With the wrap of this year’s International Legal Technology Association Conference (“ILTACON18”), we are all reflecting on what we learned over a week full of educational sessions, hands-on brainstorming groups, swapped experiences with colleagues and the list goes on and on. As I reflected on my takeaways, I attempted to sum them up in three words: trust, time and technology.
From blockchain to artificial intelligence (AI) algorithms, trust was an overall theme of the conference. From trust that the data is accurate to trust in the cloud and trust in partnerships. In the Future of e-Discovery session, there was discussion of trusted partnerships between developers’ and customers’ trust in the technology. This also resonated from the general counsel sessions discussing trust in their various partners from outside counsel to software vendors and the preference of sometimes just picking up the phone. As we leave the conference, this trust will continue with our own internal teams, our own partners as well as our continued trust in technological advancements.
Speaking of technological advancements and trust, brings me to time. A recurring theme over the week was the need to trust in the technology to automate the simple tasks that inundate our daily lives so that we have more time. More time to think, as this critical thinking will help advance our internal organizations, our client deliverables and our litigation strategies. Automation is here so that we can do more in less time and have more time for innovation. While some may fear the day of robots, let’s be sure to trust and accept the automation that technology can now offer us so that we have more time for the advanced work.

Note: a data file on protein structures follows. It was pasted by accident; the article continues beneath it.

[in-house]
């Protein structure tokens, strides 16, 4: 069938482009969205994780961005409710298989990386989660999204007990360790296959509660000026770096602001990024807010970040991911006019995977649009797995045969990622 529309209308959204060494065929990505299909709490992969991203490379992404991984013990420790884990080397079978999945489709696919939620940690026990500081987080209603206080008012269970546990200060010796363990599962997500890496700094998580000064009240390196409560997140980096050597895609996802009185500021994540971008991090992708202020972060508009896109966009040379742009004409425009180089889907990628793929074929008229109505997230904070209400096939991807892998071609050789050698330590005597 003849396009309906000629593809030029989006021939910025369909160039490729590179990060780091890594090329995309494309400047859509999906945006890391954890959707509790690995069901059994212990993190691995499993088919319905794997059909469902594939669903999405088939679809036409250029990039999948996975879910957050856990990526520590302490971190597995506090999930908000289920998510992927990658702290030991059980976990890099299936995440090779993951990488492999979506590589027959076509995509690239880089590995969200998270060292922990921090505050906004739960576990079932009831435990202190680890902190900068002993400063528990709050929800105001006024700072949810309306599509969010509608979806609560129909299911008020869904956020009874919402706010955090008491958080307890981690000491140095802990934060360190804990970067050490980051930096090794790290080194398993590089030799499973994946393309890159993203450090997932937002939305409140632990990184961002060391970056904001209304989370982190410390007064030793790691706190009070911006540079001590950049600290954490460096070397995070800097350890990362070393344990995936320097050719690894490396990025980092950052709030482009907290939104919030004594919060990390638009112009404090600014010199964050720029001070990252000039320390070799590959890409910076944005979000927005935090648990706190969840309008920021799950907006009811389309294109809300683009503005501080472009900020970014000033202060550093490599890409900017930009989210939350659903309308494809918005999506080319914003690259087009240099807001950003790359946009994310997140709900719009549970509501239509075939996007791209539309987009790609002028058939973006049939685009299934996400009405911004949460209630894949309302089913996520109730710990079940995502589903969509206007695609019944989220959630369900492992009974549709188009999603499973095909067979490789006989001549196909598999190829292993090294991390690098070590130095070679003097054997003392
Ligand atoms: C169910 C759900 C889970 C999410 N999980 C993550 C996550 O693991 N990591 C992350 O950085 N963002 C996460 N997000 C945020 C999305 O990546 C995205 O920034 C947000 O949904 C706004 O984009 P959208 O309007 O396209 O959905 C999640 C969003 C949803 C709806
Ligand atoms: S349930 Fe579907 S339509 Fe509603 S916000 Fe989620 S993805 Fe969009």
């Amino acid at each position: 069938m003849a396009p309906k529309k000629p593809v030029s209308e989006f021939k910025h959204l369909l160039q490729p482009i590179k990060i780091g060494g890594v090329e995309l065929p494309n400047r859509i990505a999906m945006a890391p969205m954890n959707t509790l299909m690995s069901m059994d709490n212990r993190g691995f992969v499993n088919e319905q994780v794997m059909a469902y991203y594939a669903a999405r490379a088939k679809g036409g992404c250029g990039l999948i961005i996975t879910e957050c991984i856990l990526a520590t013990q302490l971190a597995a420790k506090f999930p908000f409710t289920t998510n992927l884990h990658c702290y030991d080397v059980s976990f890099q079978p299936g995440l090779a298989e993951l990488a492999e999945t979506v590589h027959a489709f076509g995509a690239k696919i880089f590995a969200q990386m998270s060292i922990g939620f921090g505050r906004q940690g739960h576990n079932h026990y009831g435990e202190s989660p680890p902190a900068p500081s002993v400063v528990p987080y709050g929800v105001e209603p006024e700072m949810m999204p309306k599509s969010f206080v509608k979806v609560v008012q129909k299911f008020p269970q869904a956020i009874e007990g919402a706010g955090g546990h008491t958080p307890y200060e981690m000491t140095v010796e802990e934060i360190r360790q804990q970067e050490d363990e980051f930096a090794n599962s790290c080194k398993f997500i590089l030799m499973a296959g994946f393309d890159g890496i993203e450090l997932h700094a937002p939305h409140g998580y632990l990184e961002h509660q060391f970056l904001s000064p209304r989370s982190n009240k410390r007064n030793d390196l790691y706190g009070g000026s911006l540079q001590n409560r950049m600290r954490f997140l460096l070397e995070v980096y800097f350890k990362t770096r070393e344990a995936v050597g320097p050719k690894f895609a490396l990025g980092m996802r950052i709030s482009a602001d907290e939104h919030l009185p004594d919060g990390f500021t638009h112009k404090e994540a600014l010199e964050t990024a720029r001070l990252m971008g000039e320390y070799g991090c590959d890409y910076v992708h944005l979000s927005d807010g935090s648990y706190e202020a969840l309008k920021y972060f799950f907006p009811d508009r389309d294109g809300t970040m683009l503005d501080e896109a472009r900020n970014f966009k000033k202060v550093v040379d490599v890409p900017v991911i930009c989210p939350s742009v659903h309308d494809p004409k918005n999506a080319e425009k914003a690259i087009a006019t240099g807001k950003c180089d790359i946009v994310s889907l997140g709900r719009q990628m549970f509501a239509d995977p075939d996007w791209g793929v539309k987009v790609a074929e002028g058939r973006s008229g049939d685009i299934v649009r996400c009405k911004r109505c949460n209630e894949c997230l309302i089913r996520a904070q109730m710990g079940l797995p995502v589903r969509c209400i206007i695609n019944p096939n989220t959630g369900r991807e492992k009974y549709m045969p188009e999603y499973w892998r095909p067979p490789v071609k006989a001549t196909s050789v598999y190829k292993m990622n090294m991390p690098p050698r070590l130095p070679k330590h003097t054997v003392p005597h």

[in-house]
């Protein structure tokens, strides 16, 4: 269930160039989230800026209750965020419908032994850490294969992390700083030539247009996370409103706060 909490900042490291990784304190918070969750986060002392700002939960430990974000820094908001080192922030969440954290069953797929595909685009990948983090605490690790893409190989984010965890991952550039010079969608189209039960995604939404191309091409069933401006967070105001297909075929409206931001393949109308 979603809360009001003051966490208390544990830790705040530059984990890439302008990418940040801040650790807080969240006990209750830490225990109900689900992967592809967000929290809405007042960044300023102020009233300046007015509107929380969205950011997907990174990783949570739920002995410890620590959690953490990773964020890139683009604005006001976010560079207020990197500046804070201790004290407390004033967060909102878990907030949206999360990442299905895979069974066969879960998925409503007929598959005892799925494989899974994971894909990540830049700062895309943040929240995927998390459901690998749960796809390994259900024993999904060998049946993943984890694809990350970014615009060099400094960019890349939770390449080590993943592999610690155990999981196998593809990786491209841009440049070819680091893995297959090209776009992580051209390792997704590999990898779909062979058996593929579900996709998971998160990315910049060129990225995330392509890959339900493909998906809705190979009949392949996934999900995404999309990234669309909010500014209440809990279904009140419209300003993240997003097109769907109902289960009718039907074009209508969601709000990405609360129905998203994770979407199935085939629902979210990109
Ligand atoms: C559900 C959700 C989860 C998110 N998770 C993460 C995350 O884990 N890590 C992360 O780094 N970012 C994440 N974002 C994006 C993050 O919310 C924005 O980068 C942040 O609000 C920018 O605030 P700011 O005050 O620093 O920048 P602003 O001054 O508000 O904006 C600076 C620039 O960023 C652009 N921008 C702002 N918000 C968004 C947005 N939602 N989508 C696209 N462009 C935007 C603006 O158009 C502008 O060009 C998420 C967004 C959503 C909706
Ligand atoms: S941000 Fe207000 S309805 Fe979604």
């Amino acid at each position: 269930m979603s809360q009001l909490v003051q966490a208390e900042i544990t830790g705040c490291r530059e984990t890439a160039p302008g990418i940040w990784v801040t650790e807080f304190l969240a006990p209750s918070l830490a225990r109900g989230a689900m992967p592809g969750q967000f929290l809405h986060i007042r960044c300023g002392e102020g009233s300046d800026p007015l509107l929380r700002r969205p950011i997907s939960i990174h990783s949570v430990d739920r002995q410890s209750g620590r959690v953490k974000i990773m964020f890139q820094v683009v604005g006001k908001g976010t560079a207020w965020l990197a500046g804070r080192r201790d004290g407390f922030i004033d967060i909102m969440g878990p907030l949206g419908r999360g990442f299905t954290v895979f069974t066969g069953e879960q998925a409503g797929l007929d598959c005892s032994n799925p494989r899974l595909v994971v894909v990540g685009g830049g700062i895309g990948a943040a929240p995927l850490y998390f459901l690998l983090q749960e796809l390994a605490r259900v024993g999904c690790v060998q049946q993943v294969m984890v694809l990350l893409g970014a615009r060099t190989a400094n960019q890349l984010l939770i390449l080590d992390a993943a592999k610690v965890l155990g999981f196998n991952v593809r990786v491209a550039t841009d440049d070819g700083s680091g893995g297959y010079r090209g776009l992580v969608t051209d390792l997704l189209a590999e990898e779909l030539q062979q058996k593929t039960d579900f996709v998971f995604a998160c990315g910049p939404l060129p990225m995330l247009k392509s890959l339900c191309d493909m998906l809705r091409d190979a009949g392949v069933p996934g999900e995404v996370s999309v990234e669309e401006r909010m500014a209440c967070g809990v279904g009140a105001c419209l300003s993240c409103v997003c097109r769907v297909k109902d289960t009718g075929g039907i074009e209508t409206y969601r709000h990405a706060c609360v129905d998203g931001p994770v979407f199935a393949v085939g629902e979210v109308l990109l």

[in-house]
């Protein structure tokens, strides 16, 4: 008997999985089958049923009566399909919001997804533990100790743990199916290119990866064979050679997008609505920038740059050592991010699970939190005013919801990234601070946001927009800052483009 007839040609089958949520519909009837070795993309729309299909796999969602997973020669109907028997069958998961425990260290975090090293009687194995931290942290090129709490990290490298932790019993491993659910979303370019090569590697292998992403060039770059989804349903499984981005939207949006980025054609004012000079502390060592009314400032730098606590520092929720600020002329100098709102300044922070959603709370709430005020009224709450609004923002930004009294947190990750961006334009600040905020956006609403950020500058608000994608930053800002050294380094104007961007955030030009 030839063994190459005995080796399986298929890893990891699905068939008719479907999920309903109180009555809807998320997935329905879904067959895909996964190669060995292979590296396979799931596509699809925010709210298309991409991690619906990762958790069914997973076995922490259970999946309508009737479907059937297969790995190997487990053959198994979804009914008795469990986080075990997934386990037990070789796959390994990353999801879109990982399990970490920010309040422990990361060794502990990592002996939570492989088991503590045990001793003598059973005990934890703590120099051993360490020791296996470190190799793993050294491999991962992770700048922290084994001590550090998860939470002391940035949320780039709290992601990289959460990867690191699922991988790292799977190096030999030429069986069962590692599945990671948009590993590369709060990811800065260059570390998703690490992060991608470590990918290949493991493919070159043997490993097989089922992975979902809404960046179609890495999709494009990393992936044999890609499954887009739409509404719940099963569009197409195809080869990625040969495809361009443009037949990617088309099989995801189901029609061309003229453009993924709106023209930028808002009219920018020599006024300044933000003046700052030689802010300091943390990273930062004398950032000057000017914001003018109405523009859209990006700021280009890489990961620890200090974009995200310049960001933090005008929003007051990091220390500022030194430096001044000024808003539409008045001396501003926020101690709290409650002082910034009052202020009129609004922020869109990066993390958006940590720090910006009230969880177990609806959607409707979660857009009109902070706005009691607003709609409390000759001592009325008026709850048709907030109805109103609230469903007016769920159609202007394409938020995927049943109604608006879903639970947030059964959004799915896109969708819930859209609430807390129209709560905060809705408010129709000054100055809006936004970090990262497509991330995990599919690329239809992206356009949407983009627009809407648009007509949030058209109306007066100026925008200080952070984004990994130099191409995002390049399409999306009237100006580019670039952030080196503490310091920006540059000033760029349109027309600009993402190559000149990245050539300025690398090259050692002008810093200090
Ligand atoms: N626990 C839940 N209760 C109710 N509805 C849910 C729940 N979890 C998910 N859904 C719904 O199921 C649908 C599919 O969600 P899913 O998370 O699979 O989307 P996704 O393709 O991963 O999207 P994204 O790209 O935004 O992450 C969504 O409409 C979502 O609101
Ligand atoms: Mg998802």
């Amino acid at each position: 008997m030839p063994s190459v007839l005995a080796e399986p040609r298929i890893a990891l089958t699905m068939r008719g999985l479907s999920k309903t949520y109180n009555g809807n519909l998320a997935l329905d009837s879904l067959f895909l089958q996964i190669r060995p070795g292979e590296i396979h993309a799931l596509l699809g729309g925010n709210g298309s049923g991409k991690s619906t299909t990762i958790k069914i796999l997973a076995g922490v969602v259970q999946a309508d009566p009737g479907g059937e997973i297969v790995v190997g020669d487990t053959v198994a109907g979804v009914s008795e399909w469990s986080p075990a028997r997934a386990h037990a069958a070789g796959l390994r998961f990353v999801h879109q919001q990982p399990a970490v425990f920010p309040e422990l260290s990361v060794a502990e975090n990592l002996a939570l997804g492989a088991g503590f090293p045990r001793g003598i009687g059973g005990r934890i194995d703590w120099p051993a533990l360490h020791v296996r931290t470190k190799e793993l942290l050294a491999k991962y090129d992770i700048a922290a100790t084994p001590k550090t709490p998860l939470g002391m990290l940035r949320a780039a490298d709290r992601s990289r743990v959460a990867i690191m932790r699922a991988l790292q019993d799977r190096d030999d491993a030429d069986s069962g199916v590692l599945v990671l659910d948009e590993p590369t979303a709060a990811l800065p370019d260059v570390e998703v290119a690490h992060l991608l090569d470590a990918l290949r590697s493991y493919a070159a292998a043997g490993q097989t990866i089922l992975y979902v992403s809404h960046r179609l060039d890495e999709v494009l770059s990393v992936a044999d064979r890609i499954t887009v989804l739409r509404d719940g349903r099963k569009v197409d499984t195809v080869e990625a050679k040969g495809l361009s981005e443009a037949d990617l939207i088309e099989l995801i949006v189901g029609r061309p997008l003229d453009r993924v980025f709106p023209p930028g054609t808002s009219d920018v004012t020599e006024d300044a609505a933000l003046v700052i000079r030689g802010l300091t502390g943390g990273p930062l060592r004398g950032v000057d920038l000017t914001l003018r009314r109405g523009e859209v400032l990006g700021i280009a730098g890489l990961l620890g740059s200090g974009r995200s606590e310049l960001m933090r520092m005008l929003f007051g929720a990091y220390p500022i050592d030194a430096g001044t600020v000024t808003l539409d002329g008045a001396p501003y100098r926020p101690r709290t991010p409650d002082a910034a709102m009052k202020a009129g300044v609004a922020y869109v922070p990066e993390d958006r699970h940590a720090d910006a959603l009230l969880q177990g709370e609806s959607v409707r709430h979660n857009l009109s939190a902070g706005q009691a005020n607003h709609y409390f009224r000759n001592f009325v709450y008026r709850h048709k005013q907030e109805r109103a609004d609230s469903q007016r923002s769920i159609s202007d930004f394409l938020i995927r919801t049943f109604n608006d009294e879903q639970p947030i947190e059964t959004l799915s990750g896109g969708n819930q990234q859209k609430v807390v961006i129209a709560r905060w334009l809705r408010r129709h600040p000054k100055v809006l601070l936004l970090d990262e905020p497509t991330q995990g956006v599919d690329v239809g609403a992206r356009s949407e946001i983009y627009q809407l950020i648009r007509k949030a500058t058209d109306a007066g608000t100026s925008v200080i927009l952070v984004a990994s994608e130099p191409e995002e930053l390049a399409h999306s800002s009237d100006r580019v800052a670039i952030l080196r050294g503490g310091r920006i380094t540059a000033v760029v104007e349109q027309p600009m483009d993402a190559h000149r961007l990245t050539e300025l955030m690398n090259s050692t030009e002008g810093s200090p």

I don’t think I can leave a conference specifically geared to those of us in the legal technology industry without discussing the technology itself. Software developers are continuing to improve upon their existing products. New players are entering the legal industry venue with their new products and these conferences provide us with an opportunity to see what is available to think about what tools may benefit our organizations and clients and how we may be able to implement them going forward. At the same time, we should continue to think about how we can better leverage our current tools in our individual tool boxes. These pieces of technology that we already use may be under-utilized and may be able to automate more to further provide efficiencies in the legal industry.
I know I’ll continue to think about how we can do more in less time, how we can automate more tasks to continuously increase efficiencies, until the next conference, where I look forward to discussing the innovative projects we’ve accomplished since our last meeting and brainstorming innovative ideas that we can take back to our own city.